Illa Venkateswara Rao, an independent candidate backed by the CPI(M) and its affiliated unions, got elected to the Legislative Council’s East Godavari and West Godavari districts Graduates’ constituency with a majority of 60,069 votes over another independent candidate Nallamilli Sesha Reddy.
At the end of the counting of votes that lasted about 52 hours, Returning Officer and East Godavari Collector Kartikeya Misra handed over the election certificated to Mr. Rao in the presence of election observer J.S.V. Prasad at the Rangaraya Medical College here on Thursday.
Of the 2.93 lakh voters from both the districts, 1,92,024 electors cast their vote during the polling held on Friday. During the counting process that began on Monday morning, the election staff found that 13,852 votes were invalid. Basing on the valid votes of 1,78,172 votes, the magic figure was declared as 89,087 votes.
At the end of the counting that lasted 28 rounds, Mr. Rao secured 98,193 first preferential votes that were much above the magic figure. His nearest competitor Mr. Sesha Reddy secured total 38,124 first preferential votes, taking the majority of Mr. Rao to 60,069 votes.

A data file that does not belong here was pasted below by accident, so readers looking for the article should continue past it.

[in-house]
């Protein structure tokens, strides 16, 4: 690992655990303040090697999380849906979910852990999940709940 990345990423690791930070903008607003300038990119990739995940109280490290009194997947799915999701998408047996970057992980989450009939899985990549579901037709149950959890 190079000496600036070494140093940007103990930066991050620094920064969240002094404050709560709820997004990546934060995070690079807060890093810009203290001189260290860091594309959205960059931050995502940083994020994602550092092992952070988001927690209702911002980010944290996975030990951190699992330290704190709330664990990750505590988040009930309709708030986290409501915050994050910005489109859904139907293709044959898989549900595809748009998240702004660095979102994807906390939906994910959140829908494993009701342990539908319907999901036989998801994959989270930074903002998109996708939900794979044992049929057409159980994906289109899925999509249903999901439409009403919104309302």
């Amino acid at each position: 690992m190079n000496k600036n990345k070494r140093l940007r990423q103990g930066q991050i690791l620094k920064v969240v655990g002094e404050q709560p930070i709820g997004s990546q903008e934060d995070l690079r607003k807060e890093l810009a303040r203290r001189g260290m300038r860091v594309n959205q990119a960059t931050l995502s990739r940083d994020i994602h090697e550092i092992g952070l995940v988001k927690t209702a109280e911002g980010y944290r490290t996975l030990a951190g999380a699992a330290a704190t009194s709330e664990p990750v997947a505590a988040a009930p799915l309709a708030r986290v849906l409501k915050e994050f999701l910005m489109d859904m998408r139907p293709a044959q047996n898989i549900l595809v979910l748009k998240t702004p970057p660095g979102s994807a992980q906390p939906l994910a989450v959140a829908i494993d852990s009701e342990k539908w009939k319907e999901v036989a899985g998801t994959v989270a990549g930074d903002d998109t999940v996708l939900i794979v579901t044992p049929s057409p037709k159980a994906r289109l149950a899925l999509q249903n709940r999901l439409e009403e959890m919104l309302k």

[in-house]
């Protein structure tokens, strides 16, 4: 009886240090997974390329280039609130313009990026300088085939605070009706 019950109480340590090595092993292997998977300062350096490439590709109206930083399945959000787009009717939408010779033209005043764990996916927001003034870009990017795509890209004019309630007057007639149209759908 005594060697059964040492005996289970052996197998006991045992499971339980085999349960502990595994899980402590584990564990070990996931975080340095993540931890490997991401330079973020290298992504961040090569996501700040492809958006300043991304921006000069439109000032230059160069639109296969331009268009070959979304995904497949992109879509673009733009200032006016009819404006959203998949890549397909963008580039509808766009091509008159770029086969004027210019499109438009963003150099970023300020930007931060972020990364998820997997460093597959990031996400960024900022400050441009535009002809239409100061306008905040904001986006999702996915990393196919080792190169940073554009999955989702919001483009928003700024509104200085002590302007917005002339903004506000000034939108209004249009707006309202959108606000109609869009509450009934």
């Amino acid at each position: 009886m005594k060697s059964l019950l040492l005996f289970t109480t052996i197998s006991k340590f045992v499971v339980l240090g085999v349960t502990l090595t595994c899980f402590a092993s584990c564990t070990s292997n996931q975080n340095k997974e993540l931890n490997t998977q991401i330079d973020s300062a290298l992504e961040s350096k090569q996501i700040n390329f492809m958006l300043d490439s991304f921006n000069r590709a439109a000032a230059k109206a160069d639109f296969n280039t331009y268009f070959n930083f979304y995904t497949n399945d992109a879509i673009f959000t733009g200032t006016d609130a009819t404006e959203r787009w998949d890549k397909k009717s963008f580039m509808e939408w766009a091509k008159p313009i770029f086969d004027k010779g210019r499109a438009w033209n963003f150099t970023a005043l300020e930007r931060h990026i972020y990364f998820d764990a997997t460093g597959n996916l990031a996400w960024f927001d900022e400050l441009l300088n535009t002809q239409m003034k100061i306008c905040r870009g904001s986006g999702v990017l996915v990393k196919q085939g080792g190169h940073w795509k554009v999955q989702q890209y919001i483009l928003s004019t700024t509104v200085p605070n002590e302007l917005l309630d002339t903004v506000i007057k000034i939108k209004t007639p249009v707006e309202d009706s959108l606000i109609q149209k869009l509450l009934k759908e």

Active Left leader
Born and brought up at Vemavarappadu village of Amalapuram mandal, Mr. Rao started his career as a schoolteacher.
Having been associated with the CPI(M) and its affiliated bodies, he took active part in several movements launched by farmers, teachers and employees. All the affiliated bodies of the CPI(M) extended their support to Mr. Rao when he filed the nomination and accompanied him during his poll campaign.
Speaking to the media after being declared as winner, Mr. Rao said he would focus on addressing the long pending problems of contract and outsourcing employees, besides chalking out strategies for the scrapping of the contributory pension scheme with the help of the like-minded MLCs in the Council.
Meanwhile, the contestants and their agents expressed dissatisfaction over the laborious process involved in the counting.
They alleged that even after knowing the size of the ballot papers that carry the names of 46 candidates, the officials failed to make adequate arrangements to ensure early completion of the counting of votes. They felt that increasing the number of tables would have reduced the counting time.
Mr. Misra, however, attributed the delay to the ballot size.